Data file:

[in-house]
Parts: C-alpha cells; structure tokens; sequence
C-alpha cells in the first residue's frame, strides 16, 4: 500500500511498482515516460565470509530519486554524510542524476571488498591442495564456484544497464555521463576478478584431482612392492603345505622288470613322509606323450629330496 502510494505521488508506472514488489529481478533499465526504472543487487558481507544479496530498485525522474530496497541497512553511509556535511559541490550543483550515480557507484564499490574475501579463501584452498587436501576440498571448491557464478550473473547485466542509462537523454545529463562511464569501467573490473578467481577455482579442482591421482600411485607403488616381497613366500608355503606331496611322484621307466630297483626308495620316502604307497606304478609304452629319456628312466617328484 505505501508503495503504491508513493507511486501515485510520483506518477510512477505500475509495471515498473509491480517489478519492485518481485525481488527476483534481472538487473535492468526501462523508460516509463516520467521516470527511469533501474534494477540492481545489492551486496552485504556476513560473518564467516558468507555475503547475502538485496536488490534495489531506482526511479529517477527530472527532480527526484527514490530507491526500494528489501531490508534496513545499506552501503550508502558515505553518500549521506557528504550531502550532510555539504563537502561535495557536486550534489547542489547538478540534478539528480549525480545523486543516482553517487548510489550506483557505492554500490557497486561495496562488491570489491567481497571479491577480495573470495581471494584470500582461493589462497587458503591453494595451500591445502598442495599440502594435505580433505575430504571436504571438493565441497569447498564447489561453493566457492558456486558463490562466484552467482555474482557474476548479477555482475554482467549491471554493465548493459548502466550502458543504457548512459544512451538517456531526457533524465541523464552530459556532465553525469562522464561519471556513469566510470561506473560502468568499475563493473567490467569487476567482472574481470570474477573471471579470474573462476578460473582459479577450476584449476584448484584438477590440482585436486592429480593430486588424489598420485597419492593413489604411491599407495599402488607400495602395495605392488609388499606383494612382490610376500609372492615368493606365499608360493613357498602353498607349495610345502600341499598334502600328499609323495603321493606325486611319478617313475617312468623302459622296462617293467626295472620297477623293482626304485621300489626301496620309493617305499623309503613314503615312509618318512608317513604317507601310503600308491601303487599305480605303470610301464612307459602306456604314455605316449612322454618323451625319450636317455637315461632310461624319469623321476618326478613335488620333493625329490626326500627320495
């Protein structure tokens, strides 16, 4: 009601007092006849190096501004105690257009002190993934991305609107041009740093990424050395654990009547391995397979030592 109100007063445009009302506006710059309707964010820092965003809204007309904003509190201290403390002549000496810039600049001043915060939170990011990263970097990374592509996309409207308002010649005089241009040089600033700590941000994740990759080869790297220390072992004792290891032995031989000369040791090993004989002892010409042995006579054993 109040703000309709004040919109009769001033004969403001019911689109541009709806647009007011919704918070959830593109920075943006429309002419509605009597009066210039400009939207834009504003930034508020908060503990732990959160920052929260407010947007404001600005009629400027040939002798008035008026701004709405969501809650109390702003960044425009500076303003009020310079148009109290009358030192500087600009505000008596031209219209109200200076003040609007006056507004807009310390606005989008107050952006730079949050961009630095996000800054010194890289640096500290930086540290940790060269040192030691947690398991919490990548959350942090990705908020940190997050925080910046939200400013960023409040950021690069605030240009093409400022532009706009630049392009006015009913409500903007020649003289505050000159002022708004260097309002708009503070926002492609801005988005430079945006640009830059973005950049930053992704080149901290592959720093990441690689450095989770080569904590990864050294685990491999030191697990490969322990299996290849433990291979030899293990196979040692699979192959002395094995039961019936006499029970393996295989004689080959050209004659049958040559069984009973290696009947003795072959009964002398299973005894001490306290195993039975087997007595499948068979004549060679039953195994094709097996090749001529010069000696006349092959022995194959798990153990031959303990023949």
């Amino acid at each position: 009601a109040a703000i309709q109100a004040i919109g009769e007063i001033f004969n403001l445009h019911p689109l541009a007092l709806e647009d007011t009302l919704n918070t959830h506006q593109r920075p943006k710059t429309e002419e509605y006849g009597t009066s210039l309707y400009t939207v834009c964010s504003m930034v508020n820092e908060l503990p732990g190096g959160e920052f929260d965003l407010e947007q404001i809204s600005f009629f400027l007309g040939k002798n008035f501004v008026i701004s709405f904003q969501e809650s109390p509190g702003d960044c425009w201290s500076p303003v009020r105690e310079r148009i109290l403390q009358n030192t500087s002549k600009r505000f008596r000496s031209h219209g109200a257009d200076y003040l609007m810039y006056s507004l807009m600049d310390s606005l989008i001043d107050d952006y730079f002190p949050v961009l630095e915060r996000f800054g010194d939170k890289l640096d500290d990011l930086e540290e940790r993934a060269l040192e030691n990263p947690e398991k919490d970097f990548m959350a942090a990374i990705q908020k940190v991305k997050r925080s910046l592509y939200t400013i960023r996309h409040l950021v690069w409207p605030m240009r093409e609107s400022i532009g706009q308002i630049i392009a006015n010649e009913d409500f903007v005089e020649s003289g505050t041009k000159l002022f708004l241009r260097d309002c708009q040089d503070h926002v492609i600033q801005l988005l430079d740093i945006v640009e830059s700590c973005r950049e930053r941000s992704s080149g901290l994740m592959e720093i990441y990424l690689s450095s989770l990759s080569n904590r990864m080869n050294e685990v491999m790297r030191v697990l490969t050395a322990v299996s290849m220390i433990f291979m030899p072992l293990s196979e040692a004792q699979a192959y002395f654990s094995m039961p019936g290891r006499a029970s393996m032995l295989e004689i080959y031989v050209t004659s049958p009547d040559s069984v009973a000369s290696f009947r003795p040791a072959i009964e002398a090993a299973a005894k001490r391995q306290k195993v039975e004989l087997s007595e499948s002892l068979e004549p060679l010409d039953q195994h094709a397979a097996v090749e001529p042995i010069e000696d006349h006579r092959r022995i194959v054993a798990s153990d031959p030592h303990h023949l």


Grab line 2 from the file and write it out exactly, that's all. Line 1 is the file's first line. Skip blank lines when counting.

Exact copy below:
Parts: C-alpha cells; structure tokens; sequence